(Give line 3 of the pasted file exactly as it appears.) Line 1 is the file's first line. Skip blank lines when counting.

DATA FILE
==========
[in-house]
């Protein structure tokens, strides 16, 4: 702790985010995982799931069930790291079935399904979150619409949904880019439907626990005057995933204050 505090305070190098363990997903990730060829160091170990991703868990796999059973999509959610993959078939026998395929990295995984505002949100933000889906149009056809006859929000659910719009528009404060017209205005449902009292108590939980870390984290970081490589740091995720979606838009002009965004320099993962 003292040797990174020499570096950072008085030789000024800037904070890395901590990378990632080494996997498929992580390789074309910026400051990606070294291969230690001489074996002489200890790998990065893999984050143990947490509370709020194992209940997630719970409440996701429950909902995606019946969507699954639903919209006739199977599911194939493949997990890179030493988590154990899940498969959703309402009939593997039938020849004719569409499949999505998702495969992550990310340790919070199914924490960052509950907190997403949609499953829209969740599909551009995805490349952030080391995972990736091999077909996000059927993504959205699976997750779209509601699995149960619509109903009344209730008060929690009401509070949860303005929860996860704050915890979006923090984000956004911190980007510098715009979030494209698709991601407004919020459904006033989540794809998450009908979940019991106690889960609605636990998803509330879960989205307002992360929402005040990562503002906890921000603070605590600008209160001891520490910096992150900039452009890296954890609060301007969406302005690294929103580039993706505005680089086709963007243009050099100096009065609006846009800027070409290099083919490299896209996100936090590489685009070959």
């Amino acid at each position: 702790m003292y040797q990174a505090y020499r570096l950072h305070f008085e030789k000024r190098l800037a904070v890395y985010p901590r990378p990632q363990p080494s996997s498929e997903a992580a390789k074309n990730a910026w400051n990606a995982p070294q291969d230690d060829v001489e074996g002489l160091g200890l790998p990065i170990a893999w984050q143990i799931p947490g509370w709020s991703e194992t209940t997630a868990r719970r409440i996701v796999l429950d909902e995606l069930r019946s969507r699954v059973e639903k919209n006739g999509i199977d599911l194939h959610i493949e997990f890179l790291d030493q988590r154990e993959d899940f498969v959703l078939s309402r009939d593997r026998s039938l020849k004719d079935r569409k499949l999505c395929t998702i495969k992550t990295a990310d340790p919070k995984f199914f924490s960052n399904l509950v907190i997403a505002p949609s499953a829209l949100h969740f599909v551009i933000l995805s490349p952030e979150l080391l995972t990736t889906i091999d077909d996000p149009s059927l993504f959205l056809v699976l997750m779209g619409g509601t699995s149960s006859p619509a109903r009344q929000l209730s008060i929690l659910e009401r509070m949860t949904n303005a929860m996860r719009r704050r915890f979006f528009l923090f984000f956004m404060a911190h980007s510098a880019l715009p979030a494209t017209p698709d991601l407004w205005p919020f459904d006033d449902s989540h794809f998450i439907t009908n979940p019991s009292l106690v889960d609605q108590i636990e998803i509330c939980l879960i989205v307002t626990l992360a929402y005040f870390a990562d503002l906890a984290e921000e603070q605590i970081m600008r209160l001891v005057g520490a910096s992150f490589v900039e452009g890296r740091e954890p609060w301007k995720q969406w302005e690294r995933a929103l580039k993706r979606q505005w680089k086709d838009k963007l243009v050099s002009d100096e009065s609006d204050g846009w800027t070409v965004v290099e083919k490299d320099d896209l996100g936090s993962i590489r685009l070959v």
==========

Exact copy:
């Amino acid at each position: 702790m003292y040797q990174a505090y020499r570096l950072h305070f008085e030789k000024r190098l800037a904070v890395y985010p901590r990378p990632q363990p080494s996997s498929e997903a992580a390789k074309n990730a910026w400051n990606a995982p070294q291969d230690d060829v001489e074996g002489l160091g200890l790998p990065i170990a893999w984050q143990i799931p947490g509370w709020s991703e194992t209940t997630a868990r719970r409440i996701v796999l429950d909902e995606l069930r019946s969507r699954v059973e639903k919209n006739g999509i199977d599911l194939h959610i493949e997990f890179l790291d030493q988590r154990e993959d899940f498969v959703l078939s309402r009939d593997r026998s039938l020849k004719d079935r569409k499949l999505c395929t998702i495969k992550t990295a990310d340790p919070k995984f199914f924490s960052n399904l509950v907190i997403a505002p949609s499953a829209l949100h969740f599909v551009i933000l995805s490349p952030e979150l080391l995972t990736t889906i091999d077909d996000p149009s059927l993504f959205l056809v699976l997750m779209g619409g509601t699995s149960s006859p619509a109903r009344q929000l209730s008060i929690l659910e009401r509070m949860t949904n303005a929860m996860r719009r704050r915890f979006f528009l923090f984000f956004m404060a911190h980007s510098a880019l715009p979030a494209t017209p698709d991601l407004w205005p919020f459904d006033d449902s989540h794809f998450i439907t009908n979940p019991s009292l106690v889960d609605q108590i636990e998803i509330c939980l879960i989205v307002t626990l992360a929402y005040f870390a990562d503002l906890a984290e921000e603070q605590i970081m600008r209160l001891v005057g520490a910096s992150f490589v900039e452009g890296r740091e954890p609060w301007k995720q969406w302005e690294r995933a929103l580039k993706r979606q505005w680089k086709d838009k963007l243009v050099s002009d100096e009065s609006d204050g846009w800027t070409v965004v290099e083919k490299d320099d896209l996100g936090s993962i590489r685009l070959v």